Microbiology

Seven Phyla of Algae



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Algae are simple yet large and diverse groups of autotrophic organisms that grow in water or in moist areas. They act as producers of food and oxygen. Algae may be unicellular or multicellular based on their type, and they reproduce either sexually or asexually. The algae are classified into phyla based on their type of chlorophyll, the form of food-storage, the color of the algae and the cell wall composition. All of the phyla contain the chlorophyll a, and the important features of all the seven phyla are discussed in this article.

The chlorophyta

The chlorophyta is the commonly found green algae and is composed of almost 7,000 species. These algae may be unicellular, multi cellular or colonial. They are said to have given rise to the terrestrial plants. They contain the chlorophyll a, b and the orange and the yellow pigments the carotenoids. The cell wall is mostly made of cellulose but some marine forms may also add calcium carbonate. They store the food in the form of starch and may inhabit fresh water, moist areas or marine environments. Some of the examples include the ulva, spirogyra and the chlamydomonas.

The phaeophyta

These are the commonly found brown algae and the largest of all protists. The kelps and seaweeds are also included in this group. This phyla is composed of 1,500 species. They contain the chlorophyll a, c and a brown pigment called the fucoxanthin.  They store the food in the form of a carbohydrate called the laminarin. They live in the cooler marine areas and have special adaptations such as the air bladders, the stipes and specialized root-like holdfasts to anchor the thallus to the rocks and to float the leaf-like blades to get sunlight for photosynthesis. Some examples of the phaeophytes are the laminaria and the fucus.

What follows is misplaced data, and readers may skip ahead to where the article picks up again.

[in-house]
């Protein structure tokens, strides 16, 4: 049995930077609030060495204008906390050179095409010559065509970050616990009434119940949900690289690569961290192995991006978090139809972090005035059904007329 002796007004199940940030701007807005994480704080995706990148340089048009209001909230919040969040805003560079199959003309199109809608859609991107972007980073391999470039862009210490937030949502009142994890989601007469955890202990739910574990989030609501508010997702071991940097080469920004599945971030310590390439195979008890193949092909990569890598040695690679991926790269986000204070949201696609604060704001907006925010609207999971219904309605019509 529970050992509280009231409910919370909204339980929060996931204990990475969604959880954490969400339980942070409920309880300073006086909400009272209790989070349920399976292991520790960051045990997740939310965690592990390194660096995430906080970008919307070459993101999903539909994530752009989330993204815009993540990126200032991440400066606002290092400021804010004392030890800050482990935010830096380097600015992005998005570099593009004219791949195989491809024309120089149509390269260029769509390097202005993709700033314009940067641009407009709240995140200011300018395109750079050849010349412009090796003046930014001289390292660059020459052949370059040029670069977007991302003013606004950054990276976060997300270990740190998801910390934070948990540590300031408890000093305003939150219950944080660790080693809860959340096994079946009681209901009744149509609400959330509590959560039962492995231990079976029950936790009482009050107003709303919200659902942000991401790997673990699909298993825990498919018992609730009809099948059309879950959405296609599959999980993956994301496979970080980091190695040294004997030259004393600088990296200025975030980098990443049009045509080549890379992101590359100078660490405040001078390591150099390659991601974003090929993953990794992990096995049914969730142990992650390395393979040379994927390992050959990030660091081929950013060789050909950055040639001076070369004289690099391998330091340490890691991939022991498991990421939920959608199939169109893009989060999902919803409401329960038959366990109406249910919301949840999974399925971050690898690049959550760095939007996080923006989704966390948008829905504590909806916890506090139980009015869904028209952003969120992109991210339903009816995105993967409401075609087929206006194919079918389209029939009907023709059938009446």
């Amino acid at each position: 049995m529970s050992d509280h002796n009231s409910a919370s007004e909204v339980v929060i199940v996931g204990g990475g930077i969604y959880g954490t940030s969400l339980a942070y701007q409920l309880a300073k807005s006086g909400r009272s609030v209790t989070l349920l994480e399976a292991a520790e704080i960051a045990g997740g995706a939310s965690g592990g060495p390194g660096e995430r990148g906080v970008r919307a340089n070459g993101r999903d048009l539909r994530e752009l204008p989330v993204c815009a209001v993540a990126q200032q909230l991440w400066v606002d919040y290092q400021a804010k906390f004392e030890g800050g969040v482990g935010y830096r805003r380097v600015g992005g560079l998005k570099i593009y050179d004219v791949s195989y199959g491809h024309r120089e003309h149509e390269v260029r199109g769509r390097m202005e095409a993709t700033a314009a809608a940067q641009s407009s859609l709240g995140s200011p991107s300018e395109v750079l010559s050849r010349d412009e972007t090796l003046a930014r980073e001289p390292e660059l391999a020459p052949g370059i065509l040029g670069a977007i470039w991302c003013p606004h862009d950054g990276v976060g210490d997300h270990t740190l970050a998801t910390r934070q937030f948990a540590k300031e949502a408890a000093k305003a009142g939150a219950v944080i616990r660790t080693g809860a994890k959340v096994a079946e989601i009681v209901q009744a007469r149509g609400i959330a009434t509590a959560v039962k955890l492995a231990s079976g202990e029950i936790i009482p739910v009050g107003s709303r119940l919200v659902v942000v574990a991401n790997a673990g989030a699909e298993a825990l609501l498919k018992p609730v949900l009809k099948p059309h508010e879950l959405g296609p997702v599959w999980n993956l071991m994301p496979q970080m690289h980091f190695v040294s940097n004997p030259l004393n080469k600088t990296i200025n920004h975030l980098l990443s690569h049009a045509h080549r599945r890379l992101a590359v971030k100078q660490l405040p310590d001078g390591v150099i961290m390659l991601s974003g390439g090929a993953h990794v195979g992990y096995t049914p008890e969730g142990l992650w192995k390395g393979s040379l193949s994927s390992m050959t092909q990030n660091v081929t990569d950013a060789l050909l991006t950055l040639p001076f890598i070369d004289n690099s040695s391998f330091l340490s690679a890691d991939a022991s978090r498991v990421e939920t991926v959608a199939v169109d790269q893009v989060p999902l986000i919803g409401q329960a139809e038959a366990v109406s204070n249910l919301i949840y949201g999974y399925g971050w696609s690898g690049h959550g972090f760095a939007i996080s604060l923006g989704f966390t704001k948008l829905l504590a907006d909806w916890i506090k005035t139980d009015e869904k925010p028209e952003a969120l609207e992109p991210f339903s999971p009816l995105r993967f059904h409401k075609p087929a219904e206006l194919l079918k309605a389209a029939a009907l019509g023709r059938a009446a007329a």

The rhodophyta

The rhodophytes are the red algae and this phylum contains almost 4,000 species. They grow in the warm marine areas and in deeper waters. Sometimes they can be found in fresh waters also. They contain chlorophyll a and the phycobilins, which are the red pigments. They store food in the form of starch, and their cell wall is made up of cellulose and agar, which is used as a  culture medium for growing microbes. Some species contain the carageenan that is used for making the gelatin capsules for medicines.

The bacillariophyta, or diatoms

This is a large phylum with more than 11,500 species and is called the phytoplanktons that start a number of food chains. They contain chlorophyll a and c, the carotenoids and the xanthophylls. Food is stored in the form of starch and their  cell wall contains cellulose. They have glass-like shells that contain SiO2 that keeps the two parts together. 

The dinoflagellata

They are also called the pyrrophyta and are composed of 1,100 species. They store food in the form of starch and mostly contain chlorophyll a, c and carotenoids. They are yellow to brown in color and are small and unicellular, making up plankton. They often undergo algal blooms and vastly increase in numbers and produce a red poisonous substance, causing red tides.

The cryophyta

This is the golden algae and is composed of 850 species. They mostly live in fresh water habitats and contain chlorophyll a, c, fucoxanthins and carotenoids. They can form highly resistant cysts to survive in winter under the frozen lakes.

The euglenophyta

This phylum contains 1,000 species, and they are unicellular. These algae lack a definite cell wall but have a protein covering called the pellicle. They are also called the euglenoids. They contain chlorophyll a, b and carotenoids. They live in fresh water and some in moist soil and in the digestive tracts of some animals. They store their food in the form of a polysaccharide called paramylon.

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